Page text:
No, greyhound racing is not cruel. The welfare and care of all greyhounds is the utmost priority of the greyhound industry.
Greyhounds are the most regulated canine breed in the world. Greyhound Racing Ireland is responsible for the welfare of racing greyhounds, and every effort is made to ensure that they are treated in the most humane manner during training or racing.
GRI launched a code of practice that applies to any person who keeps, breeds, rears, trains, races, trades, or transports a greyhound in Ireland. You can read the code of practice which explains in-depth the care and welfare of greyhounds in Ireland on our website https://bit.ly/3yCAoRQ
Yes, greyhound racing still exists. The first-ever greyhound race in Ireland took place in May of 1927 at Shelbourne Park, Dublin. Racing continues to this day, most nights of the week, in stadiums across Ireland.
Greyhound racing is a highly skilled fast-paced sport that involves the competitive and non-competitive racing of greyhounds around a track. Each greyhound is graded according to its ability and will be entered in races against other greyhounds of equal grade. All Irish races consist of 6 greyhounds and trap numbers are allocated by a computer draw. Those with a preference for inside or outside traps will be seeded accordingly. Once the greyhounds leave the traps (following a mechanical hare) the training, feeding, and care regime is what counts and comes to the surface then! Greyhounds will have been schooled on track surfaces and will therefore use their natural skill and speed to follow the hare home. Speed and agility are key attributes to crossing the finish line first.
No, greyhound racing is not banned in Ireland, it is a legal sport.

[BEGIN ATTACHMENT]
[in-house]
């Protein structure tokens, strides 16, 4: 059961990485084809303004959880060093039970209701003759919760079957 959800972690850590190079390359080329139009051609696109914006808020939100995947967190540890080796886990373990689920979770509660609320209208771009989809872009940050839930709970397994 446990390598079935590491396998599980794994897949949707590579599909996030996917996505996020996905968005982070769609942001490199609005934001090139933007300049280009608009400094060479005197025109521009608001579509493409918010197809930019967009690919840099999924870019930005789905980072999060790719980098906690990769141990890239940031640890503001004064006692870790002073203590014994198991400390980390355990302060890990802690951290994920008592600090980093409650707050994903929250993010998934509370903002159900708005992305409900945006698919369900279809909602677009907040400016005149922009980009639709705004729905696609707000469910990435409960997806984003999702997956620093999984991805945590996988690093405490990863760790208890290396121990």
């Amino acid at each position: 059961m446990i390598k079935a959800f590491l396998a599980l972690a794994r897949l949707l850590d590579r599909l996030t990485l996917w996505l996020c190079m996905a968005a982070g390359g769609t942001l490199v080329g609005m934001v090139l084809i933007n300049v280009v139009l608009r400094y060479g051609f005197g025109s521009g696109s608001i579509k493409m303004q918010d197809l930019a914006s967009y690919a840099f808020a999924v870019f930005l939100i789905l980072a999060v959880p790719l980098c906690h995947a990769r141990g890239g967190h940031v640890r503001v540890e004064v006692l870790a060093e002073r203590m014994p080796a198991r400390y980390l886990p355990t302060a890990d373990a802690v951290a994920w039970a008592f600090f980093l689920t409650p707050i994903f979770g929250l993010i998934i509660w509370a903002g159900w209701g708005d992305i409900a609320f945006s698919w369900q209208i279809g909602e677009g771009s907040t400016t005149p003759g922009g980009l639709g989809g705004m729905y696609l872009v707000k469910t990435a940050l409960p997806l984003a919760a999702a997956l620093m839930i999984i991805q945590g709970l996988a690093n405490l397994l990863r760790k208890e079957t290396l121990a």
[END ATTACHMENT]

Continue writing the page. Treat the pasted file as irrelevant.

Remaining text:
Yes, greyhound racing is legal in Ireland and is enshrined in laws including, Greyhound Racing Act 2019 and Welfare of Greyhounds Regulations 2016. The governing body for Irish Greyhound Racing (Bord na gCon) (the company rebranded to Greyhound Racing Ireland (GRI) in 2020) was established under special legislation by the Irish government in 1958. To read more of our primary legislation please check out https://grireland.ie/Resource/rules-and-guides/primary-legislation/
Greyhound racing runs most days, to find out what days and times greyhound racing takes place across our stadiums nationwide please visit "today's racing"
The first-ever greyhound race in Ireland took place in May of 1927 at Shelbourne Park stadium in Dublin.
No, greyhound racing dogs are not mistreated. Greyhounds are the most regulated canine breed in the world. Greyhound Racing Ireland is responsible for the welfare of racing greyhounds, and every effort is made to ensure that they are treated in the most humane manner during training or racing. GRI launched a code of practice that applies to any person who keeps, breeds, rears, trains, races, trades, or transports a greyhound in Ireland.
The Irish Greyhound racing industry provides and supports considerable employment both directly and indirectly across the Irish economy. It is estimated that in 2019 the industry supported 4,150 full-time and part-time jobs in the economy. In addition, there are 6,211 active greyhound owners. The total number of people deriving economic benefit from the greyhound sector is estimated at 10,361. The greyhound racing industry is an important part of the social and economic fabric of rural Ireland. It is an important "way of life" for greyhound owners around the country. For stakeholders in the sector, it is an important economic and social activity.
The cost of greyhounds differs. The cost depends on the breed of the greyhound and on whether the greyhound is raced or not, all these elements will determine the cost.
Our stadiums are open to the public to watch greyhound racing live. You can also watch greyhound racing live on Racing Post Greyhound TV. You can view RPGTV on Sky channel 437 and Freesat channel 250.